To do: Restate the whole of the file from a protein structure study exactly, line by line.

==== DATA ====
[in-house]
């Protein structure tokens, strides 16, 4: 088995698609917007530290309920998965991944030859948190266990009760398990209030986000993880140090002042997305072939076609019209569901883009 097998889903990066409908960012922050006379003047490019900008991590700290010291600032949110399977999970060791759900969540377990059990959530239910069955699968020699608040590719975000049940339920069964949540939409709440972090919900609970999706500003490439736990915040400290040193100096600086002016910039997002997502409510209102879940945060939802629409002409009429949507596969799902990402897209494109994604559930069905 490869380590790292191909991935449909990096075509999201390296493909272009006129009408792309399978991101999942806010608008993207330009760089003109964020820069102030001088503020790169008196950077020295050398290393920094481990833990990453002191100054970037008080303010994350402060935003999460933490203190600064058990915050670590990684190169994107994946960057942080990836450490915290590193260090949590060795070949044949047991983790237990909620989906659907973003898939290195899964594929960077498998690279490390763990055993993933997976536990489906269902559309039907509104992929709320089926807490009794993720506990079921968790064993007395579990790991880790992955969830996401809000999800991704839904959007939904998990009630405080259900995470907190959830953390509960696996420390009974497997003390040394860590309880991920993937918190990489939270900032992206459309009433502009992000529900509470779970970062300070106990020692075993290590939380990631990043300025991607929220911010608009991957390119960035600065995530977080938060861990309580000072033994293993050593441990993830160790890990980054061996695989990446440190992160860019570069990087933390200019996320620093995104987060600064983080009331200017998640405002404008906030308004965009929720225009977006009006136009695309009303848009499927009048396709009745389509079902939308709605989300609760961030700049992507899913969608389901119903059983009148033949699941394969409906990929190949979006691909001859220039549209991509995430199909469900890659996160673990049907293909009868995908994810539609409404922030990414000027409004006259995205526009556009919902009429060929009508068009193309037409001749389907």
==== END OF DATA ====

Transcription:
[in-house]
């Protein structure tokens, strides 16, 4: 088995698609917007530290309920998965991944030859948190266990009760398990209030986000993880140090002042997305072939076609019209569901883009 097998889903990066409908960012922050006379003047490019900008991590700290010291600032949110399977999970060791759900969540377990059990959530239910069955699968020699608040590719975000049940339920069964949540939409709440972090919900609970999706500003490439736990915040400290040193100096600086002016910039997002997502409510209102879940945060939802629409002409009429949507596969799902990402897209494109994604559930069905 490869380590790292191909991935449909990096075509999201390296493909272009006129009408792309399978991101999942806010608008993207330009760089003109964020820069102030001088503020790169008196950077020295050398290393920094481990833990990453002191100054970037008080303010994350402060935003999460933490203190600064058990915050670590990684190169994107994946960057942080990836450490915290590193260090949590060795070949044949047991983790237990909620989906659907973003898939290195899964594929960077498998690279490390763990055993993933997976536990489906269902559309039907509104992929709320089926807490009794993720506990079921968790064993007395579990790991880790992955969830996401809000999800991704839904959007939904998990009630405080259900995470907190959830953390509960696996420390009974497997003390040394860590309880991920993937918190990489939270900032992206459309009433502009992000529900509470779970970062300070106990020692075993290590939380990631990043300025991607929220911010608009991957390119960035600065995530977080938060861990309580000072033994293993050593441990993830160790890990980054061996695989990446440190992160860019570069990087933390200019996320620093995104987060600064983080009331200017998640405002404008906030308004965009929720225009977006009006136009695309009303848009499927009048396709009745389509079902939308709605989300609760961030700049992507899913969608389901119903059983009148033949699941394969409906990929190949979006691909001859220039549209991509995430199909469900890659996160673990049907293909009868995908994810539609409404922030990414000027409004006259995205526009556009919902009429060929009508068009193309037409001749389907």